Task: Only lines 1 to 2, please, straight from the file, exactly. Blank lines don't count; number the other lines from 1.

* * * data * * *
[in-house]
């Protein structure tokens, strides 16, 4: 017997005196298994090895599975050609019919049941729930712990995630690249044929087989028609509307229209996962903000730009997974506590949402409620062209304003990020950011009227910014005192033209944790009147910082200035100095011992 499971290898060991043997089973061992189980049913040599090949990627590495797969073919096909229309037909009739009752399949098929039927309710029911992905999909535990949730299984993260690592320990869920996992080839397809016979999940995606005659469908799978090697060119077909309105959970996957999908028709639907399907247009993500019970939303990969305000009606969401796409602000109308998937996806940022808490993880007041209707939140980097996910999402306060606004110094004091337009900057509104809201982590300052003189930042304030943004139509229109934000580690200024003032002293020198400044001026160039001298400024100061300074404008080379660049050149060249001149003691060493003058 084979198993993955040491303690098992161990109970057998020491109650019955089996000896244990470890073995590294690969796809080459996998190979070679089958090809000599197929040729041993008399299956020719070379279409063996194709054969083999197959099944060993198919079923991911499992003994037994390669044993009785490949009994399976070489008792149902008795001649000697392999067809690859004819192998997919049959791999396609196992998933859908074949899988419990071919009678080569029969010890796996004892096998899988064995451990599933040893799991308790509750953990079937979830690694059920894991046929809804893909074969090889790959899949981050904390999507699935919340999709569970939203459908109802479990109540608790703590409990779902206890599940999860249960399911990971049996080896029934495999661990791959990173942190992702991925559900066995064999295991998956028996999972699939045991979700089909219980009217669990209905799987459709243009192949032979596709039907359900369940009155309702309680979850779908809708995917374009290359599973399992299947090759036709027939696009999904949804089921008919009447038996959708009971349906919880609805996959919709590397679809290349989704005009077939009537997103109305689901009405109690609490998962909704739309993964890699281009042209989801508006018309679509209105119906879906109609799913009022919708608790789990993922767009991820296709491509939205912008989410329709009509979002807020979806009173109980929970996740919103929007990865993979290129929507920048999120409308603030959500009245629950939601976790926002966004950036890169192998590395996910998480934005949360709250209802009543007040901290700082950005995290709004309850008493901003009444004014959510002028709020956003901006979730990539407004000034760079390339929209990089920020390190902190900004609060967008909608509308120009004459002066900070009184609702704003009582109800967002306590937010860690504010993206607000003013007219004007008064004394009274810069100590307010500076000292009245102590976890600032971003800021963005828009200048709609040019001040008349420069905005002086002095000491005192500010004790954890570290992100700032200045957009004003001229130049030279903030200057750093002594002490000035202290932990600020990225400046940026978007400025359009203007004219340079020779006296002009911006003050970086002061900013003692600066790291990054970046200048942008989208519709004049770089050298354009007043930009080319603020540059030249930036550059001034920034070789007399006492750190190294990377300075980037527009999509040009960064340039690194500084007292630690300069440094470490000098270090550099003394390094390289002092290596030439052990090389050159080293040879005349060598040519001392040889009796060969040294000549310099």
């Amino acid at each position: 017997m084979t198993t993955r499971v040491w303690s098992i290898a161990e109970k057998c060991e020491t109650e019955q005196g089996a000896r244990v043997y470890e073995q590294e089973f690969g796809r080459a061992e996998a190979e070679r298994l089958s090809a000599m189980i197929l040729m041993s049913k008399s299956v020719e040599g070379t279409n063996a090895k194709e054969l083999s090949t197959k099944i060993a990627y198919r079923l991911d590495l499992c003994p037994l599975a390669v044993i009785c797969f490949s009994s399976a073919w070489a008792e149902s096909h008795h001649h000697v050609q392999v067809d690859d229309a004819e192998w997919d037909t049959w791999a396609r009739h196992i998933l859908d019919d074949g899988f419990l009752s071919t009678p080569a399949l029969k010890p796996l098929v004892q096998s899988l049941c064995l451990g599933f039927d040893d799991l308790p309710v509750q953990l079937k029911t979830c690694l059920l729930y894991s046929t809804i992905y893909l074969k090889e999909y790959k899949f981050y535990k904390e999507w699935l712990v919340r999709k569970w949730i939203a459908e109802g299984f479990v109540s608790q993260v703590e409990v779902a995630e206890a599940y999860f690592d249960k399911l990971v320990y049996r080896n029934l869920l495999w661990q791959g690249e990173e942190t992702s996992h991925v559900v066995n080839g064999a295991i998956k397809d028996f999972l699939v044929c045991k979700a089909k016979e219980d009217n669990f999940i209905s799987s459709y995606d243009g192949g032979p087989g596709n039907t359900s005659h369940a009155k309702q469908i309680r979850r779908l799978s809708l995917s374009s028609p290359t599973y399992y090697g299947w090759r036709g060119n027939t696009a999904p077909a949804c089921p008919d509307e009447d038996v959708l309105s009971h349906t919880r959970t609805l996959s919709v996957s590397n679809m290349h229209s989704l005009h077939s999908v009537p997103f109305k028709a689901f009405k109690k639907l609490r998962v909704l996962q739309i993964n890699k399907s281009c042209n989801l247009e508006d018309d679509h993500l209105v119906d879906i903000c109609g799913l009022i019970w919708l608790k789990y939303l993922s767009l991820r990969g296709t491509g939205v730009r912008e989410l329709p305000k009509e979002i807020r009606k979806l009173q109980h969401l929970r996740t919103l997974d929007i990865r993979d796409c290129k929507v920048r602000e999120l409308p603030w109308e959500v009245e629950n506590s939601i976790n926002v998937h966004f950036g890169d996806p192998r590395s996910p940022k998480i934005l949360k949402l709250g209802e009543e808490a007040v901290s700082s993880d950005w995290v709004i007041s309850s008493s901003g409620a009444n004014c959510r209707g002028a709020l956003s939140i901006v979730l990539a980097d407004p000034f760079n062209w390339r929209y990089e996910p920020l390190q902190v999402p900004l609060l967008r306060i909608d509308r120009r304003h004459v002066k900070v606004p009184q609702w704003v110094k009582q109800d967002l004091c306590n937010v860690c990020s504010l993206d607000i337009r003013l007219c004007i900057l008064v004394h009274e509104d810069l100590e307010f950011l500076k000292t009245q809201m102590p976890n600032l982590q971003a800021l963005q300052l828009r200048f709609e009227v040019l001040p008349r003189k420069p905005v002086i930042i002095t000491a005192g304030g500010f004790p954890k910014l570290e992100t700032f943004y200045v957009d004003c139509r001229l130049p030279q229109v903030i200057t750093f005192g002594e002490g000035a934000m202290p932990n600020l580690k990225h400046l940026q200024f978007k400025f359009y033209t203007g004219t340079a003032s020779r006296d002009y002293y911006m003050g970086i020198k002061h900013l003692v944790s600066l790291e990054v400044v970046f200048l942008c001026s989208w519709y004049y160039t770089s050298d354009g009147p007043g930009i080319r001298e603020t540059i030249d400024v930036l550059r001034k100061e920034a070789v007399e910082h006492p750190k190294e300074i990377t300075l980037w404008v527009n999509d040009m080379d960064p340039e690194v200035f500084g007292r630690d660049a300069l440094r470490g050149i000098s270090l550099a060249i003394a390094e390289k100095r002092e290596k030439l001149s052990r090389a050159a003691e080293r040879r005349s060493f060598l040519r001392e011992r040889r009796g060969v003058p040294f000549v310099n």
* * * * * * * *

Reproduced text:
[in-house]
């Protein structure tokens, strides 16, 4: 017997005196298994090895599975050609019919049941729930712990995630690249044929087989028609509307229209996962903000730009997974506590949402409620062209304003990020950011009227910014005192033209944790009147910082200035100095011992 499971290898060991043997089973061992189980049913040599090949990627590495797969073919096909229309037909009739009752399949098929039927309710029911992905999909535990949730299984993260690592320990869920996992080839397809016979999940995606005659469908799978090697060119077909309105959970996957999908028709639907399907247009993500019970939303990969305000009606969401796409602000109308998937996806940022808490993880007041209707939140980097996910999402306060606004110094004091337009900057509104809201982590300052003189930042304030943004139509229109934000580690200024003032002293020198400044001026160039001298400024100061300074404008080379660049050149060249001149003691060493003058 084979198993993955040491303690098992161990109970057998020491109650019955089996000896244990470890073995590294690969796809080459996998190979070679089958090809000599197929040729041993008399299956020719070379279409063996194709054969083999197959099944060993198919079923991911499992003994037994390669044993009785490949009994399976070489008792149902008795001649000697392999067809690859004819192998997919049959791999396609196992998933859908074949899988419990071919009678080569029969010890796996004892096998899988064995451990599933040893799991308790509750953990079937979830690694059920894991046929809804893909074969090889790959899949981050904390999507699935919340999709569970939203459908109802479990109540608790703590409990779902206890599940999860249960399911990971049996080896029934495999661990791959990173942190992702991925559900066995064999295991998956028996999972699939045991979700089909219980009217669990209905799987459709243009192949032979596709039907359900369940009155309702309680979850779908809708995917374009290359599973399992299947090759036709027939696009999904949804089921008919009447038996959708009971349906919880609805996959919709590397679809290349989704005009077939009537997103109305689901009405109690609490998962909704739309993964890699281009042209989801508006018309679509209105119906879906109609799913009022919708608790789990993922767009991820296709491509939205912008989410329709009509979002807020979806009173109980929970996740919103929007990865993979290129929507920048999120409308603030959500009245629950939601976790926002966004950036890169192998590395996910998480934005949360709250209802009543007040901290700082950005995290709004309850008493901003009444004014959510002028709020956003901006979730990539407004000034760079390339929209990089920020390190902190900004609060967008909608509308120009004459002066900070009184609702704003009582109800967002306590937010860690504010993206607000003013007219004007008064004394009274810069100590307010500076000292009245102590976890600032971003800021963005828009200048709609040019001040008349420069905005002086002095000491005192500010004790954890570290992100700032200045957009004003001229130049030279903030200057750093002594002490000035202290932990600020990225400046940026978007400025359009203007004219340079020779006296002009911006003050970086002061900013003692600066790291990054970046200048942008989208519709004049770089050298354009007043930009080319603020540059030249930036550059001034920034070789007399006492750190190294990377300075980037527009999509040009960064340039690194500084007292630690300069440094470490000098270090550099003394390094390289002092290596030439052990090389050159080293040879005349060598040519001392040889009796060969040294000549310099």